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Beyond the Little-League Dad

A thirty-something father asked to speak with me. He said he was having doubts about whether he was doing a good enough job at being a dad. Instead of exploring what precipitated his doubts, I asked him, “Lee, what’s your strongest positive experience of fatherhood?” He thought for a moment and replied, “I’m not sure if this is the best example but what comes to mind is a particular Little League game I took my youngest son to.

“I remember the day was overcast and humid. In fact, I was hoping it would rain to cool things off a bit. Alvin asked me if his team would automatically lose the game if it rained. He hadn’t been playing well all season. I was afraid he might be looking for an excuse, so I reminded him about the difference between forfeiting a game because of a no-show and rescheduling it due to bad weather. I told him all he had to do was play his best. I wanted him to learn values like good sportsmanship, team spirit, being responsible, and not looking for an easy way out or running away from commitments. He was only nine. Maybe I was expecting too much, I don’t know.

“Anyway, midway through the game, the rain came down in buckets. The infield got soggy and his team lost. But it’s what happened after the game that I’ll never forget.

“I had parked our van on the grass at the far end of the field and a visitor had parked about three car lengths in front of me. He was slightly older than the other parents and he had to use a wheelchair. After the heavy rain, he must have struggled to get back to his vehicle because I remember seeing two deep ruts in the ground that were obviously the tracks left behind by his wheelchair. As Alvin and I walked by his car, I noticed that he had managed to fold his chair into the back seat. But somehow, as he was trying to maneuver himself into the front seat, his feet got crossed and twisted together. So there he was, struggling to get his own two feet apart, but he couldn’t. They were all tangled up and dangling outside his car door.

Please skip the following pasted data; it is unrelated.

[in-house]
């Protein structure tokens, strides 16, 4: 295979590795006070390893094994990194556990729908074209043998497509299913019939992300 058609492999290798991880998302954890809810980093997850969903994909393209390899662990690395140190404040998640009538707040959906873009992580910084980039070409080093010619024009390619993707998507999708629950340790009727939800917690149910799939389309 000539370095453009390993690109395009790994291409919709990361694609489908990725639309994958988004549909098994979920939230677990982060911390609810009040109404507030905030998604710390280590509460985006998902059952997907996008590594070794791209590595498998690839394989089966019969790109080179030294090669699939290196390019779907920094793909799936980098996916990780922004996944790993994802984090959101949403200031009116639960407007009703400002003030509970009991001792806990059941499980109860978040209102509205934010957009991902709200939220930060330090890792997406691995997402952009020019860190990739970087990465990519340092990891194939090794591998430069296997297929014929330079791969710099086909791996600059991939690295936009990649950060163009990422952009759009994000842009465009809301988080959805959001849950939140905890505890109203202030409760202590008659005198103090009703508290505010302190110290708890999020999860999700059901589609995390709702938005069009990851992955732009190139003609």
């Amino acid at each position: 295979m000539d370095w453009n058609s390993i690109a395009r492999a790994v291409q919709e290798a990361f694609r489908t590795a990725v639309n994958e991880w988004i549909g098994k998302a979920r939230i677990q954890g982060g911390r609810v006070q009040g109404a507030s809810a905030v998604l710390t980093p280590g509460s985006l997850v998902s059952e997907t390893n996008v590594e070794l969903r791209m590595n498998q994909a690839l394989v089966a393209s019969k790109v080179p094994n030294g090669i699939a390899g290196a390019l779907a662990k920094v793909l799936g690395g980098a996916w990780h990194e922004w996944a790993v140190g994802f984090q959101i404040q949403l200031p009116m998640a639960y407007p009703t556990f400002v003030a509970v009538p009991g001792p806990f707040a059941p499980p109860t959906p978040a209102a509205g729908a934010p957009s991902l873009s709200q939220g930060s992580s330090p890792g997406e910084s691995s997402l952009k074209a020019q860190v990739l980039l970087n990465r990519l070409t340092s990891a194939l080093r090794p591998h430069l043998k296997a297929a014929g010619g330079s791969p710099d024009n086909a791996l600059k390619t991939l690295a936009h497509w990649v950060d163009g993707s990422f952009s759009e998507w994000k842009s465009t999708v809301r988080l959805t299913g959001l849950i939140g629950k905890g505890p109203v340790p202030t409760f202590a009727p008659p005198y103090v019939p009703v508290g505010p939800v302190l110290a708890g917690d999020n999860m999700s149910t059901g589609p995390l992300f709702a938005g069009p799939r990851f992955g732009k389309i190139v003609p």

“The poor guy looked so embarrassed when I approached him, and I felt pretty awkward myself because I had never knelt down in the mud before to untangle someone else’s feet for them. He was so grateful. He even offered me some money afterward, but I wouldn’t take anything. I couldn’t.”

I could see Lee was reliving the experience as his eyes filled up. “I got into the van and I started to cry. I kept telling myself I shouldn’t be crying in front of my boy but I couldn’t help it.”

I waited until Lee regained his composure to ask, “Do you know what your tears are about right now?” “Yes,” he whispered, “that I’m grateful for my own health; that I’m a good person and a strong man but also very caring; and that my son was there to see all that in me. At least I hope he thinks about me that way.”

To all the dads who ever doubted their paternal advice, chauffeured kids to games so they could learn the deeper values of life, knelt in the muddy waters of trying to untangle other peoples’ problems or stood up tall with watery eyes full of compassion. Happy Father’s Day.

Adapted from Holy Homework: Putting Our Interior FaithInto Exterior Practice by Fr. Bob Pagliari, CSsR (Liguori Publications, 2022), 828638.
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Published inReflections